(±)3,4-Methylenedioxymethamphetamine (MDMA), a widely used drug of abuse, rapidly reduces serotonin levels in the brain when ingested or administered in sufficient quantities, resulting in deficits in complex route-based learning, spatial learning, and reference memory. Neurotrophins are important for survival and preservation of neurons in the adult brain, including serotonergic neurons. In this study, we examined the effects of MDMA on the expression of brain-derived neurotrophic factor (BDNF) and neurotrophin-3 (NT-3) and their respective high-affinity receptors, tropomyosin receptor kinase (trk)B and trkC, in multiple regions of the rat brain. A serotonergic-depleting dose of MDMA (10 mg/kg × 4 at 2-hour intervals on a single day) was administered to adult Sprague-Dawley rats, and brains were examined 1, 7, or 24 hours after the last dose. Messenger RNA levels of BDNF, NT-3, trkB, and trkC were analyzed by using in situ hybridization with cRNA probes. The prefrontal cortex was particularly vulnerable to MDMA-induced alterations in that BDNF, NT-3, trkB, and trkC mRNAs were all upregulated at multiple time points. MDMA-treated animals had increased BDNF expression in the frontal, parietal, piriform, and entorhinal cortices, increased NT-3 expression in the anterior cingulate cortex, and elevated trkC in the entorhinal cortex. In the nigrostriatal system, BDNF expression was upregulated in the substantia nigra pars compacta, and trkB was elevated in the striatum in MDMA-treated animals. Both neurotrophins and trkB were differentially regulated in several regions of the hippocampal formation. These findings suggest a possible role for neurotrophin signaling in the learning and memory deficits seen following MDMA treatment.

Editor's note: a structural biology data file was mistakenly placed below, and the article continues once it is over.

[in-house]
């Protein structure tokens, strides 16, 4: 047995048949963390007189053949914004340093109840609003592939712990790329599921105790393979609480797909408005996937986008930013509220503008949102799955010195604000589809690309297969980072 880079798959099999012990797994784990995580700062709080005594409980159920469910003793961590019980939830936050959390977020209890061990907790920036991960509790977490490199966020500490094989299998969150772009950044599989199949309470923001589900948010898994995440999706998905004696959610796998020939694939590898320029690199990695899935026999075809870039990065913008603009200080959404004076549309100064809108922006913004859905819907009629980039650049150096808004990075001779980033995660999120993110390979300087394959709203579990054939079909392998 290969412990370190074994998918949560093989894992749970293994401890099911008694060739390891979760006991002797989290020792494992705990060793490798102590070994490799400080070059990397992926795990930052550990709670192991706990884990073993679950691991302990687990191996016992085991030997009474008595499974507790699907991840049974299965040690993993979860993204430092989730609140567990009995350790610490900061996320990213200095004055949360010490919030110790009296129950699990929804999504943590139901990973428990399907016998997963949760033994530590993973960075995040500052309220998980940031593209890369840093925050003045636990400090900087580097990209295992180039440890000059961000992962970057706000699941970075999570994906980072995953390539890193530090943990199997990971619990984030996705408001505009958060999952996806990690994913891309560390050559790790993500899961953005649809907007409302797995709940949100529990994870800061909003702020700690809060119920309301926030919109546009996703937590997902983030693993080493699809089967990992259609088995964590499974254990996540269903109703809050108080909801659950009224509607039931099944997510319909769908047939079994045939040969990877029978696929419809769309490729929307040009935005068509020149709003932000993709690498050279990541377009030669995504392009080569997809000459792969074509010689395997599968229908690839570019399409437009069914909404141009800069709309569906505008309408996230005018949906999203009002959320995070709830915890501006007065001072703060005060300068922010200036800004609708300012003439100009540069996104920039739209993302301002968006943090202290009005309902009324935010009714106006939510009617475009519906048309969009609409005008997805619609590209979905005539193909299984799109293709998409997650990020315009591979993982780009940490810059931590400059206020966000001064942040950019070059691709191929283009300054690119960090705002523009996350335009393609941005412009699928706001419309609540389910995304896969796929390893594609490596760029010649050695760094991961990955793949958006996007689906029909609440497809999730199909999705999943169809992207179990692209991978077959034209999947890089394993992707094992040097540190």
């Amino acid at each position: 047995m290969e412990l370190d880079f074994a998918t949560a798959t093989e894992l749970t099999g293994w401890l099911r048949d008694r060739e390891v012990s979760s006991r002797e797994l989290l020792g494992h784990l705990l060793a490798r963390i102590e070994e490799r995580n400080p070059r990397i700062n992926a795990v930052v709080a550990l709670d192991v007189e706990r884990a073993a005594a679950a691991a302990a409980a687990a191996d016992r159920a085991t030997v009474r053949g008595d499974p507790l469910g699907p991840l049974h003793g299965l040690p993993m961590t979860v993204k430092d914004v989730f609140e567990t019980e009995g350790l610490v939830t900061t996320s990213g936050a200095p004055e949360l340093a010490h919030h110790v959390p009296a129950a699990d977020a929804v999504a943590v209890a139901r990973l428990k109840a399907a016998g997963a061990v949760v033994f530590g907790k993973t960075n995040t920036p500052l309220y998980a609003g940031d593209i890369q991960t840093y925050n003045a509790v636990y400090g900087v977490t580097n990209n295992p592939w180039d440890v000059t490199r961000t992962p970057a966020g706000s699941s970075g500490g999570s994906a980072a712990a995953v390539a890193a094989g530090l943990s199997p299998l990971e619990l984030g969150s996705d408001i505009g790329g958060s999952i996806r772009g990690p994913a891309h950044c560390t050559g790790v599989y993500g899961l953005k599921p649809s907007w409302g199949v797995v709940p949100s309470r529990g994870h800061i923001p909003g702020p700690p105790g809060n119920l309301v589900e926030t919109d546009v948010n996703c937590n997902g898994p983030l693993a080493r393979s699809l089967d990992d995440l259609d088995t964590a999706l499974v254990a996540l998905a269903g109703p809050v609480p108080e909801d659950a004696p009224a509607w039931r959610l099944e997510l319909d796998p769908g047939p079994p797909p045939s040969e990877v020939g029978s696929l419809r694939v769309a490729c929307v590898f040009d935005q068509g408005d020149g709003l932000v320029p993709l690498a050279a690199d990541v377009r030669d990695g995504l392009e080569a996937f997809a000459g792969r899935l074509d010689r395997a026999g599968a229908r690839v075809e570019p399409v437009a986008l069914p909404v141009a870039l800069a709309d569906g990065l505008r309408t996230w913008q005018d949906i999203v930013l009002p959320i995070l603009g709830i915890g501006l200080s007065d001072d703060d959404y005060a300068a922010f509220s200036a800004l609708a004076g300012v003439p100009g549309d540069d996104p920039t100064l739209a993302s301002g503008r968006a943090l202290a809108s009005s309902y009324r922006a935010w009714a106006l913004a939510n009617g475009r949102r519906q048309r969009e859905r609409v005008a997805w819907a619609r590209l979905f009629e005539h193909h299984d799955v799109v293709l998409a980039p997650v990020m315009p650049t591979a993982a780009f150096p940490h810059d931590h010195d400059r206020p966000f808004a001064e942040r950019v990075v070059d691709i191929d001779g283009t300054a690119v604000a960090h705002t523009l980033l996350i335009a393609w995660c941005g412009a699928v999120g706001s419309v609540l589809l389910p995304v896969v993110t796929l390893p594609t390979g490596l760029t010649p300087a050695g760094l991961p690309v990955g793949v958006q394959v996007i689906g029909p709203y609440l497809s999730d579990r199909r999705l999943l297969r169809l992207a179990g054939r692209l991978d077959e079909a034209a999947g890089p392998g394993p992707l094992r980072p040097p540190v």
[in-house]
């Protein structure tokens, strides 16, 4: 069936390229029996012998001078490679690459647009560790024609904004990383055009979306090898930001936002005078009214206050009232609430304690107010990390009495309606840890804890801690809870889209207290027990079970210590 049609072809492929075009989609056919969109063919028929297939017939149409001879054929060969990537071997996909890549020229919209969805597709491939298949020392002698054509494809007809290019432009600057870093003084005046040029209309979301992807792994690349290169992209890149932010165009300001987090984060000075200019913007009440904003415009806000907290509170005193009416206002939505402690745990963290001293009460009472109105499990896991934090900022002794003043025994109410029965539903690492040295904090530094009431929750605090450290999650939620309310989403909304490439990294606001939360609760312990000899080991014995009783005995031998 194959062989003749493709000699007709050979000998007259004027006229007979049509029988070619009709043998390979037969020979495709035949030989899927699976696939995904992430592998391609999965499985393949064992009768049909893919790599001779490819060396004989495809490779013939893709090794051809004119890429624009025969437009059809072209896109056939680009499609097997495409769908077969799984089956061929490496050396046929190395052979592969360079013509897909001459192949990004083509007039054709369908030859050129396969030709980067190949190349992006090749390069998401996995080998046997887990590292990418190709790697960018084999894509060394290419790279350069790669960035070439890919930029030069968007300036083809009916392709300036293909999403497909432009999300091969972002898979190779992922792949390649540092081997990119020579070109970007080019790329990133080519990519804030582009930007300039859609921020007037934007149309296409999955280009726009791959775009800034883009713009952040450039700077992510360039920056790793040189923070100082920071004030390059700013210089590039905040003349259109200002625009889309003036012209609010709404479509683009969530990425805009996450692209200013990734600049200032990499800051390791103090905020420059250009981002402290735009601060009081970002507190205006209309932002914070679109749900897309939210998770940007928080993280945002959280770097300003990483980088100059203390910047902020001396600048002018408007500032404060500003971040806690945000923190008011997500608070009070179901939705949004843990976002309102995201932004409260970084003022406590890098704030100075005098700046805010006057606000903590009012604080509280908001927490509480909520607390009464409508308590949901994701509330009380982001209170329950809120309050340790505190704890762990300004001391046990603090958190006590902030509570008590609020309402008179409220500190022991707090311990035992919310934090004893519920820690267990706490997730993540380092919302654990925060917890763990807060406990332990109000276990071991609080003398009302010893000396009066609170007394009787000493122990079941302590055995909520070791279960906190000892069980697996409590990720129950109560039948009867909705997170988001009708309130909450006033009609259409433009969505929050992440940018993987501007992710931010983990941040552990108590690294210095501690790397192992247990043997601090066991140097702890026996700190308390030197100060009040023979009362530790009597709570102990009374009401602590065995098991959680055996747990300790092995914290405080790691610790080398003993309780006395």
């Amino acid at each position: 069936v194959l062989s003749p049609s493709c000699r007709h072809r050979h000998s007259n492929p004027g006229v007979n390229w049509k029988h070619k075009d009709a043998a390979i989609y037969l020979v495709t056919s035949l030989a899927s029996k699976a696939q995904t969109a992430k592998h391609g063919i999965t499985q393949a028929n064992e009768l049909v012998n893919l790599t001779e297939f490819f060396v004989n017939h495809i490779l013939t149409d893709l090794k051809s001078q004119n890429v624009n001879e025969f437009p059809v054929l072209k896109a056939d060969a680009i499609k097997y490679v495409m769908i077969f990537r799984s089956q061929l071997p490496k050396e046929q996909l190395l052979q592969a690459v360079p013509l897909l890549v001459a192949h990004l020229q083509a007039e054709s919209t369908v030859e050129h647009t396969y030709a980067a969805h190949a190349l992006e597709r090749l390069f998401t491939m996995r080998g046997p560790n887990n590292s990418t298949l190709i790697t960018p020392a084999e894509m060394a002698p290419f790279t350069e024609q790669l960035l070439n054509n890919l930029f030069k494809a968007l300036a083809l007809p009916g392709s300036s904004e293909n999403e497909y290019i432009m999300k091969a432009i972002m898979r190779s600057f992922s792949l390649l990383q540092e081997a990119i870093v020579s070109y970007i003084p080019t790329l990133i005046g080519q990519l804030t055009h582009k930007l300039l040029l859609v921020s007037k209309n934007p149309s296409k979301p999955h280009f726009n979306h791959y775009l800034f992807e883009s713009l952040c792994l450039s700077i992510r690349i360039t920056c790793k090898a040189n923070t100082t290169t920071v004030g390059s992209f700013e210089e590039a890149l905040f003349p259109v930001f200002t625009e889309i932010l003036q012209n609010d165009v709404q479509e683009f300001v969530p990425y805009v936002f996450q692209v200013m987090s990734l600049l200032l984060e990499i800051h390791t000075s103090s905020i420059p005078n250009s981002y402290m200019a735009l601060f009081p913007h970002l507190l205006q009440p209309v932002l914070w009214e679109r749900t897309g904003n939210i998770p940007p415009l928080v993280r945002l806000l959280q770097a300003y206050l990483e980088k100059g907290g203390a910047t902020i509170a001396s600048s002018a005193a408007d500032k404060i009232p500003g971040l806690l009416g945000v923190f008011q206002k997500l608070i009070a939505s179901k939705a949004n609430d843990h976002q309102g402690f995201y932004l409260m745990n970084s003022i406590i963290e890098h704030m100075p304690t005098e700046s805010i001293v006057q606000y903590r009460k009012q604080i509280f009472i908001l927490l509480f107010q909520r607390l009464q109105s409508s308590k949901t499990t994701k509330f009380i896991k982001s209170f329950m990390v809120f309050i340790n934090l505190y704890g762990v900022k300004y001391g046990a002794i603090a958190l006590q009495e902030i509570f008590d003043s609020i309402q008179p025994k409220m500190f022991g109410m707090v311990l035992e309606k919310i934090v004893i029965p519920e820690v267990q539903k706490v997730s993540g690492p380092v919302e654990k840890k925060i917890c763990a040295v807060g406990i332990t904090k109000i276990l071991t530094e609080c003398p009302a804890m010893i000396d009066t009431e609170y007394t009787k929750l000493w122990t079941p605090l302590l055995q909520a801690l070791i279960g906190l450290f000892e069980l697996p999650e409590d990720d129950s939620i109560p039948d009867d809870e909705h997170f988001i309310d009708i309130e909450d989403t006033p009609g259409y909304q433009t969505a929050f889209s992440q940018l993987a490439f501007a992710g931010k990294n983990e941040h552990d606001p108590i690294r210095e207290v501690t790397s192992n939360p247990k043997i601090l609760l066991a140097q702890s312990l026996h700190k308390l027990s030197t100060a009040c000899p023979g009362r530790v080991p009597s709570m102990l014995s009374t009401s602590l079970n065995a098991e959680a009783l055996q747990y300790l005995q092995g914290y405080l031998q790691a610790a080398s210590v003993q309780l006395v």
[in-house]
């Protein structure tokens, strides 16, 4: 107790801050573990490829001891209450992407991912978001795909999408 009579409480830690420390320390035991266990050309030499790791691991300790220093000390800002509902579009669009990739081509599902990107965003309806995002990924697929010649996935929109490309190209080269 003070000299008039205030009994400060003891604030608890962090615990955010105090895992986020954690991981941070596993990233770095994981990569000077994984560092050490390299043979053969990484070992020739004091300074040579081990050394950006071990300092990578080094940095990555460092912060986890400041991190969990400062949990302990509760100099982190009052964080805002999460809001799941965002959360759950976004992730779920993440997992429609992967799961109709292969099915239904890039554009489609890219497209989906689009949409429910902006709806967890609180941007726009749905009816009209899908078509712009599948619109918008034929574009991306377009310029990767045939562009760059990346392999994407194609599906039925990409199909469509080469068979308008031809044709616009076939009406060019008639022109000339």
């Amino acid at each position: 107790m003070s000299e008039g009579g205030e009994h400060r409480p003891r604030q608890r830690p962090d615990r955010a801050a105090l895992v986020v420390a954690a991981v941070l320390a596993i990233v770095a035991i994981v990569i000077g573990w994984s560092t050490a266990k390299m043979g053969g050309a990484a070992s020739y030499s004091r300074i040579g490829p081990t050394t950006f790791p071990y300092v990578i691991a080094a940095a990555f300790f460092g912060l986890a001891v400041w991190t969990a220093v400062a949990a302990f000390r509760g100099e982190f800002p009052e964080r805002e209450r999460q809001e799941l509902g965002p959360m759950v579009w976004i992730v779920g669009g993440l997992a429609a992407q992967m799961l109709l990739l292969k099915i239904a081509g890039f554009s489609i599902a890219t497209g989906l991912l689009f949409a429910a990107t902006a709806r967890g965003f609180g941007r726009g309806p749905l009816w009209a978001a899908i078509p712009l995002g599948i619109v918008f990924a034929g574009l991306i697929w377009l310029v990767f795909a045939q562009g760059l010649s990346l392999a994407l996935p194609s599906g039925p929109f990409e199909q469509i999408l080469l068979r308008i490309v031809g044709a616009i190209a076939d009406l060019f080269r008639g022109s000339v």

BDNF; NT-3; trkB; trkC; MDMA; corticosterone
Although maternal cigarette smoking during pregnancy is a well-documented risk factor for a variety of adverse pregnancy outcomes, how prenatal cigarette smoke exposure affects postnatal neurobehavioral/cognitive development remains poorly defined. In order to investigate the cause of an altered behavioral phenotype, mice developmentally exposed to a paradigm of ‘active’ maternal cigarette smoke is needed. Accordingly, cigarette smoke exposed (CSE) and air-exposed C57BL/6J mice were treated for 6 h per day in paired inhalation chambers throughout gestation and lactation and were tested for neurobehavioral effects while controlling for litter effects. CSE mice exhibited less than normal anxiety in the elevated zero maze, transient hypoactivity during a 1 h locomotor activity test, had longer latencies on the last day of cued Morris water maze testing, impaired hidden platform learning in the Morris water maze during acquisition, reversal, and shift trials, and impaired retention for platform location on probe trials after reversal but not after acquisition or shift. CSE mice also showed a sexually dimorphic response in central zone locomotion to a methamphetamine challenge (males under-responded and females over-responded), and showed reduced anxiety in the light-dark test by spending more time on the light side. No differences on tests of marble burying, acoustic startle response with prepulse inhibition, Cincinnati water maze, matching-to-sample Morris water maze, conditioned fear, forced swim, or MK-801-induced locomotor activation were found. Collectively, the data indicate that developmental cigarette smoke exposure induces subnormal anxiety in a novel environment, impairs spatial learning and reference memory while sparing other behaviors (route-based learning, fear conditioning, and forced swim immobility). The findings add support to mounting evidence that developmental cigarette smoke exposure has long-term adverse effects on brain function.